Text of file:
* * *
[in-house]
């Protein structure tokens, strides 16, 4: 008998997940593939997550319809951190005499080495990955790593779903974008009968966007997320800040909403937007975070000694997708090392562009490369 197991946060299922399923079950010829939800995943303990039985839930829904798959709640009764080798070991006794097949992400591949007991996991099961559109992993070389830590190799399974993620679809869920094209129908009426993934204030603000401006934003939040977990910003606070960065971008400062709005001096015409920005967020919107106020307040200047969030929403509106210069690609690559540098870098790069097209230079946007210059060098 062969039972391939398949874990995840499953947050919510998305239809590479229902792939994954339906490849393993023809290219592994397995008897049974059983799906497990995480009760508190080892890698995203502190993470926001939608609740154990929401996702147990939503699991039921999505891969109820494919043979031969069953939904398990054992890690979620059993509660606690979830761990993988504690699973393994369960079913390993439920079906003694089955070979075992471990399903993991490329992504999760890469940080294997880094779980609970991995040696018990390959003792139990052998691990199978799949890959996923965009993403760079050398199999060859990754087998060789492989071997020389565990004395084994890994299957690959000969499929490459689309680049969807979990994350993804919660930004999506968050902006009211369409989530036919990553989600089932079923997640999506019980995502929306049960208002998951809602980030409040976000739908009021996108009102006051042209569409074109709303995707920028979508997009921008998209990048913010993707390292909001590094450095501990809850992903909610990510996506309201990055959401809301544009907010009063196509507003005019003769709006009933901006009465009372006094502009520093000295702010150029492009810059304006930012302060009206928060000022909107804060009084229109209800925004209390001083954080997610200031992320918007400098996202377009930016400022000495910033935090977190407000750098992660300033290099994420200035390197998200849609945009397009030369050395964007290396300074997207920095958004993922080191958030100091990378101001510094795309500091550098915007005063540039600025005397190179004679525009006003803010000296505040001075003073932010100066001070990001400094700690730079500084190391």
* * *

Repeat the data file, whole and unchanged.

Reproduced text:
[in-house]
């Protein structure tokens, strides 16, 4: 008998997940593939997550319809951190005499080495990955790593779903974008009968966007997320800040909403937007975070000694997708090392562009490369 197991946060299922399923079950010829939800995943303990039985839930829904798959709640009764080798070991006794097949992400591949007991996991099961559109992993070389830590190799399974993620679809869920094209129908009426993934204030603000401006934003939040977990910003606070960065971008400062709005001096015409920005967020919107106020307040200047969030929403509106210069690609690559540098870098790069097209230079946007210059060098 062969039972391939398949874990995840499953947050919510998305239809590479229902792939994954339906490849393993023809290219592994397995008897049974059983799906497990995480009760508190080892890698995203502190993470926001939608609740154990929401996702147990939503699991039921999505891969109820494919043979031969069953939904398990054992890690979620059993509660606690979830761990993988504690699973393994369960079913390993439920079906003694089955070979075992471990399903993991490329992504999760890469940080294997880094779980609970991995040696018990390959003792139990052998691990199978799949890959996923965009993403760079050398199999060859990754087998060789492989071997020389565990004395084994890994299957690959000969499929490459689309680049969807979990994350993804919660930004999506968050902006009211369409989530036919990553989600089932079923997640999506019980995502929306049960208002998951809602980030409040976000739908009021996108009102006051042209569409074109709303995707920028979508997009921008998209990048913010993707390292909001590094450095501990809850992903909610990510996506309201990055959401809301544009907010009063196509507003005019003769709006009933901006009465009372006094502009520093000295702010150029492009810059304006930012302060009206928060000022909107804060009084229109209800925004209390001083954080997610200031992320918007400098996202377009930016400022000495910033935090977190407000750098992660300033290099994420200035390197998200849609945009397009030369050395964007290396300074997207920095958004993922080191958030100091990378101001510094795309500091550098915007005063540039600025005397190179004679525009006003803010000296505040001075003073932010100066001070990001400094700690730079500084190391």